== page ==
Trim off all but a thin layer of fat from the pork.
The slow-fry method: Melt the lard in a large (4-quart), heavy saucepan over medium-low heat. When it has melted but is not yet very hot, add the pork, water and lime zest. Cook with the lard at a gentle simmer, turning the pork occasionally, for about 40 minutes, until it is barely tender. Raise the heat to medium-high. If all of the water hasn't yet evaporated, the lard will come to a rolling boil, which will eventually diminish into small bubbles as the water evaporates. After the change occurs, the carnitas will need about 10 minutes to brown. Watch them carefully and remove when they are a light golden brown. Drain on paper towels and sprinkle with salt.
The boil-then-fry method: Place the meat in a single layer in a wide, heavy saucepan, add enough water to cover the meat by 1/2-inch, measure in the salt, and set over medium heat. Simmer, partially covered, turning the pork occasionally, until the meat is barely tender, about 40 minutes. Uncover, raise the heat to medium-high, and quickly boil away the liquid.
When you hear the meat begin to fry in its own rendered lard (once the water is gone), turn the heat down to between medium and medium-low. Let the pork fry, turning frequently, until evenly browned, about 30 minutes. Remove the ribs from the pan, drain on paper towels, and sprinkle with a little salt.
While the meat is cooking, prepare the guacamole, scoop it into a serving bowl and garnish. Serve the crispy ribs on a warm serving platter and pass the guacamole to eat along with them. Or cut the meat off the bones and roll with the guacamole into tacos.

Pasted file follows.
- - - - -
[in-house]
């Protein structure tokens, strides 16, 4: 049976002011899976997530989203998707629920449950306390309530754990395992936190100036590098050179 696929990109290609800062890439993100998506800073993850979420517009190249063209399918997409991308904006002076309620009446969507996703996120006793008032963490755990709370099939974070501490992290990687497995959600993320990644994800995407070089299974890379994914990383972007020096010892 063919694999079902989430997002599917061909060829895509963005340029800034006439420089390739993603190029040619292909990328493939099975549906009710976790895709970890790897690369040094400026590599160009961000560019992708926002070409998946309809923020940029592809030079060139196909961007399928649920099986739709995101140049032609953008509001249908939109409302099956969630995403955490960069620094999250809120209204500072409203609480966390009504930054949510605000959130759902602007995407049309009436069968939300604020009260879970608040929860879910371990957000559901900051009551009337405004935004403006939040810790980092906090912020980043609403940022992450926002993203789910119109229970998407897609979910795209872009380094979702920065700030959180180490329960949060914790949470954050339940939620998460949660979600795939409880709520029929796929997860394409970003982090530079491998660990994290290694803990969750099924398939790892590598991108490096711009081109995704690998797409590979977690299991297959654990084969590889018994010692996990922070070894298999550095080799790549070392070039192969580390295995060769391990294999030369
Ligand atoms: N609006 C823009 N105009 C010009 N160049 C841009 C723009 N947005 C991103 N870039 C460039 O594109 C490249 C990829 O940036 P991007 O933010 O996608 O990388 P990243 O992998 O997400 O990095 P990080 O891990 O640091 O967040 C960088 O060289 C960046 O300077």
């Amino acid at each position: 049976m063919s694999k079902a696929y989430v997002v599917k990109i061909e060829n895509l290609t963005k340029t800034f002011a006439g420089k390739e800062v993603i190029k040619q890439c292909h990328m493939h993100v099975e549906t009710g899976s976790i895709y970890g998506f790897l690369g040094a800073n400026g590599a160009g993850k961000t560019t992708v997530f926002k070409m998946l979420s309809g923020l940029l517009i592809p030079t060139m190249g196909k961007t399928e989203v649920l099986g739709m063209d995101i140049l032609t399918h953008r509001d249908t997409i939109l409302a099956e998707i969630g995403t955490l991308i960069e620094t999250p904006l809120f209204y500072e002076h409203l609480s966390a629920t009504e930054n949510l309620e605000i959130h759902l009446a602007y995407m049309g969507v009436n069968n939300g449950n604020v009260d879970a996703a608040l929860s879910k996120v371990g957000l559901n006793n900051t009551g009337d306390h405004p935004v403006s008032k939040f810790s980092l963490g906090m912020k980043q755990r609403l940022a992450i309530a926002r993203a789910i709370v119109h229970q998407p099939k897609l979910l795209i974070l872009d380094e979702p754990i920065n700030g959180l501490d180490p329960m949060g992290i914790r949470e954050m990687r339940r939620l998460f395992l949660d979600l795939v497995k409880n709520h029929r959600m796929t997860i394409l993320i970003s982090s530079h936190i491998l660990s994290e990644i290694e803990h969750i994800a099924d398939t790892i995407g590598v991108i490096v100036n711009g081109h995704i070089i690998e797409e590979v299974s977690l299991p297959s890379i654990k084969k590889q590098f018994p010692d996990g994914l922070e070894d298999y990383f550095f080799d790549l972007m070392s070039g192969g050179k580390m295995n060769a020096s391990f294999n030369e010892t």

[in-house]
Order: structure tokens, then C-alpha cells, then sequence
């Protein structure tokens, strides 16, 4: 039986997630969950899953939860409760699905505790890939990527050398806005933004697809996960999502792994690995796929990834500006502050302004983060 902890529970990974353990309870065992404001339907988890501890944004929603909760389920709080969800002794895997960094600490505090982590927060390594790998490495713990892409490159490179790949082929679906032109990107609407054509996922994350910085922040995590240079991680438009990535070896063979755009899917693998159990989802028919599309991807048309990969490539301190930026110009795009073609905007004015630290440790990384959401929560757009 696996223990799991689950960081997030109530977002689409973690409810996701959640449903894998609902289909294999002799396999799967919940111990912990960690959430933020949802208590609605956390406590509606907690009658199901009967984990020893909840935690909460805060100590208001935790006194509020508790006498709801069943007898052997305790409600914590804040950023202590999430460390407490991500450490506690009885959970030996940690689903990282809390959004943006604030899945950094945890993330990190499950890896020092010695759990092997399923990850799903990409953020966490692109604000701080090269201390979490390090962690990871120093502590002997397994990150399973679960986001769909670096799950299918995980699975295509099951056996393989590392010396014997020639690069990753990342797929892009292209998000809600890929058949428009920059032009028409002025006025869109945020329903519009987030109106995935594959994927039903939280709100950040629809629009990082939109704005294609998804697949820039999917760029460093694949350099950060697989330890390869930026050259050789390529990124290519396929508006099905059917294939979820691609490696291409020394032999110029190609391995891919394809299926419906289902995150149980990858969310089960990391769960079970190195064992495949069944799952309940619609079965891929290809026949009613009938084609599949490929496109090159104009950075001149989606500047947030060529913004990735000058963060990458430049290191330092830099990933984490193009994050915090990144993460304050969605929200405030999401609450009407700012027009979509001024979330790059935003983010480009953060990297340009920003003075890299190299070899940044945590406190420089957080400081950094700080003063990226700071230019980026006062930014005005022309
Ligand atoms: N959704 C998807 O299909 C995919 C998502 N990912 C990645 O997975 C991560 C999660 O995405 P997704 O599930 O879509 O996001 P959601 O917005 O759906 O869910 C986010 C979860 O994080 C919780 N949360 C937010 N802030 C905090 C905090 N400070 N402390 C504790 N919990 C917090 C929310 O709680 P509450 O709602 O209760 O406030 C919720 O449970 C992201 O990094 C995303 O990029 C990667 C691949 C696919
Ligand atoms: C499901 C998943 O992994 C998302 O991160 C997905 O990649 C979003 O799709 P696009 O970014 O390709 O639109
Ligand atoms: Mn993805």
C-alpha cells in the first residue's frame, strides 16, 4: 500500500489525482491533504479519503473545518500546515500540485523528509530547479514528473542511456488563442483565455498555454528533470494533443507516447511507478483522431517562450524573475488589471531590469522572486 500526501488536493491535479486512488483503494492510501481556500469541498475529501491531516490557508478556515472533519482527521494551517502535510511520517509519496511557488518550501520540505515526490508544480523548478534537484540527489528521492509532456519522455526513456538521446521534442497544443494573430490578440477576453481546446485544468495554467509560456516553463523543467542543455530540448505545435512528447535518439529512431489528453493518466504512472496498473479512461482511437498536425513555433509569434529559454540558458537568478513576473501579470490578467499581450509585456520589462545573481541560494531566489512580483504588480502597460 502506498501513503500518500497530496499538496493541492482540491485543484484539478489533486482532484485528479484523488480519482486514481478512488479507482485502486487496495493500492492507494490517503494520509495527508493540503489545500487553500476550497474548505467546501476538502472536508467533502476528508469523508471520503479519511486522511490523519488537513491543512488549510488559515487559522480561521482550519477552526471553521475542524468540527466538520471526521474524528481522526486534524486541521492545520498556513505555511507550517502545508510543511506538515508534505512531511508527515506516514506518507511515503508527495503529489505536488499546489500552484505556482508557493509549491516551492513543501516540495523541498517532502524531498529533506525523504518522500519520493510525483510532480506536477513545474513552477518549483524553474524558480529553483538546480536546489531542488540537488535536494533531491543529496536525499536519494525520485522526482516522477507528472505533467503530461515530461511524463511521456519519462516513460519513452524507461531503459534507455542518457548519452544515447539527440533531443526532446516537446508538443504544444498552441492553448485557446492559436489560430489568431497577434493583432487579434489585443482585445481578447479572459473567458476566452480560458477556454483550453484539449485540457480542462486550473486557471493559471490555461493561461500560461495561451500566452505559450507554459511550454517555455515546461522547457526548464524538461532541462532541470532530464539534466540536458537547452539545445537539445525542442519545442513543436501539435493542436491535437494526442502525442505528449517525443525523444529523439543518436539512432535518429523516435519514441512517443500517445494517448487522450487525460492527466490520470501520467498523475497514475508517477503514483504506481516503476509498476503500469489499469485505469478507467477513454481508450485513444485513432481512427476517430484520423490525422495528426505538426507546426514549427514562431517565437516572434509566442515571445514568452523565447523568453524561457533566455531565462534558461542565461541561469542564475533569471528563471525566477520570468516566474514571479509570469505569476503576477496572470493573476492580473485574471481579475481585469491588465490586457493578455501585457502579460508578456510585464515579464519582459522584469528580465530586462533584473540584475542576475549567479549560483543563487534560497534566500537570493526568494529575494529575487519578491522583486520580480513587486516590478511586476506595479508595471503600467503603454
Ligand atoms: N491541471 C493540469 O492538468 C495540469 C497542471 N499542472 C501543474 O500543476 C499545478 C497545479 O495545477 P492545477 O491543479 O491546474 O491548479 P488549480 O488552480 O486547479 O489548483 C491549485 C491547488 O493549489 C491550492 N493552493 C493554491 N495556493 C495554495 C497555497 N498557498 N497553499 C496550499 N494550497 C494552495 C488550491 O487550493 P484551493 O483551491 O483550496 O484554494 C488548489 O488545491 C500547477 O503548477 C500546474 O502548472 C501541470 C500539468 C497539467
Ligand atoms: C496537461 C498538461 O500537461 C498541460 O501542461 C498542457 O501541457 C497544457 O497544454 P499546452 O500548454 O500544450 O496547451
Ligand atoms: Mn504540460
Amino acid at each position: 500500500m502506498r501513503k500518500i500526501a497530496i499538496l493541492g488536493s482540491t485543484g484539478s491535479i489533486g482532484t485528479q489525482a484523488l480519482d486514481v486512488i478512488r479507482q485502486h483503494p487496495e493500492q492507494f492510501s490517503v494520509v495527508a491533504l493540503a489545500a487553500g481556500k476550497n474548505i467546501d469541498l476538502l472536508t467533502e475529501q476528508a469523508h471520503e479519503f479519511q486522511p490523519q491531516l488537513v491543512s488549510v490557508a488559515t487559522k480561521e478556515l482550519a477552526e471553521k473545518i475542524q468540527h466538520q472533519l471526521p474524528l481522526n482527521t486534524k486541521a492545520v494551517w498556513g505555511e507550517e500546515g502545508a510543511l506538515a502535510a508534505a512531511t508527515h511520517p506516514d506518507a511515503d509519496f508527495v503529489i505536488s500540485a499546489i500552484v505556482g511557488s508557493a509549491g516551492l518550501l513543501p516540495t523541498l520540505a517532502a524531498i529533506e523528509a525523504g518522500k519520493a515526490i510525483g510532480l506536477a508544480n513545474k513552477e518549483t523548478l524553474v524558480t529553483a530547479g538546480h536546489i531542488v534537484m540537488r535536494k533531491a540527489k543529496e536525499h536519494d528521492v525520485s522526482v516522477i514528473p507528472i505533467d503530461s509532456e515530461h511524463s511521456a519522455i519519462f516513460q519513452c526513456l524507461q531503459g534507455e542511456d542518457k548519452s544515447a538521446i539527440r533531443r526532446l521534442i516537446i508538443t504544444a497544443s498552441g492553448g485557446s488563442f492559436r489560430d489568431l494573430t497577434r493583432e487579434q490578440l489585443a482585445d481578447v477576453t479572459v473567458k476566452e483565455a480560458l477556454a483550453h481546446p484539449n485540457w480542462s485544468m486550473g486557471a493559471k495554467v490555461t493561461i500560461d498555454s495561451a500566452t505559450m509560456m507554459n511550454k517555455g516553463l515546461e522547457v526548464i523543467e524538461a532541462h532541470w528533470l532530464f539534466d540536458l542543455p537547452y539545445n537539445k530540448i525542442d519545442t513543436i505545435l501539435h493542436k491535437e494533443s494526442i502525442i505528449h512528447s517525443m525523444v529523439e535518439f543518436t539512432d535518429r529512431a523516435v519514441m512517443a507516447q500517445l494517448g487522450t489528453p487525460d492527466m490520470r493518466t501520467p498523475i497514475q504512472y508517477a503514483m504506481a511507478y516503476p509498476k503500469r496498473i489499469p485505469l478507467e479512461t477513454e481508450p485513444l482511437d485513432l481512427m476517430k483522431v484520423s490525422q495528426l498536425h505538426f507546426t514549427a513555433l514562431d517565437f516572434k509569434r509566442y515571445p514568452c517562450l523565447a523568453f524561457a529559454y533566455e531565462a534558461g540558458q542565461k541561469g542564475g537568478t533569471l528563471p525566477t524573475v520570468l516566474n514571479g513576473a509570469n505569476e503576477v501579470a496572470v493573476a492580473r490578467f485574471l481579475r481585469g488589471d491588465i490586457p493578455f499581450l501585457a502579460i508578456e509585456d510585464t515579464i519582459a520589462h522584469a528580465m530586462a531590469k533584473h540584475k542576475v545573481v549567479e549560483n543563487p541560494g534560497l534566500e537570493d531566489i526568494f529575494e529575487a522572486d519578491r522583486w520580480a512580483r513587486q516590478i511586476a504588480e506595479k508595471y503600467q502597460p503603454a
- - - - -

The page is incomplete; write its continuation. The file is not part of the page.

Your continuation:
1/2 small onion, very finely chopped
2 to 3 serranos or 1 to 2 jalapenos, stemmed, seeded and very finely chopped
1 ripe, medium-large tomato, cored and very finely chopped, optional
1 clove garlic, peeled and very finely chopped, optional
10 sprigs fresh cilantro, chopped, optional
3 ripe, medium-size avocados
Salt, about 1/2 teaspoon
1/2 lime, juiced, optional
Additional chopped onion, fresh cilantro, radish slices or roses, and/or a little crumbled Mexican queso fresco or other fresh cheese like feta or farmer's cheese, for garnish
In a medium-size bowl, mix the finely chopped onion and chiles with the optional tomato, garlic, and cilantro.
Close to the time you are going to serve, halve the avocados lengthwise by cutting from the stem to flower ends, around the pits. Twist the avocado halves in opposite directions to loosen the meat from pits, then scoop out the pits, and reserve. Scrape the avocado pulp from the skins and add it to the bowl.
Using your hand or a spoon, roughly mash the avocado while mixing in the other ingredients, making a course, thick mass. Flavor with salt, then enough lime juice to add a little zing, if you wish. Return the pits to the guacamole and cover with a sheet of plastic wrap pressed directly onto the surface of the mixture. Set aside for a few minutes to let the flavors blend.
The guacamole is very attractive in a pottery bowl or Mexican mortar, sprinkle with chopped onion, cilantro, radish slices and/or queso fresco (cheese); radish roses really dress it up.
Yield: about 3 cups, serving 6 as an appetizer, 12 to 15 as a dip
Recipe courtesy of Rick Bayless. From Authentic Mexican; Morrow 1987.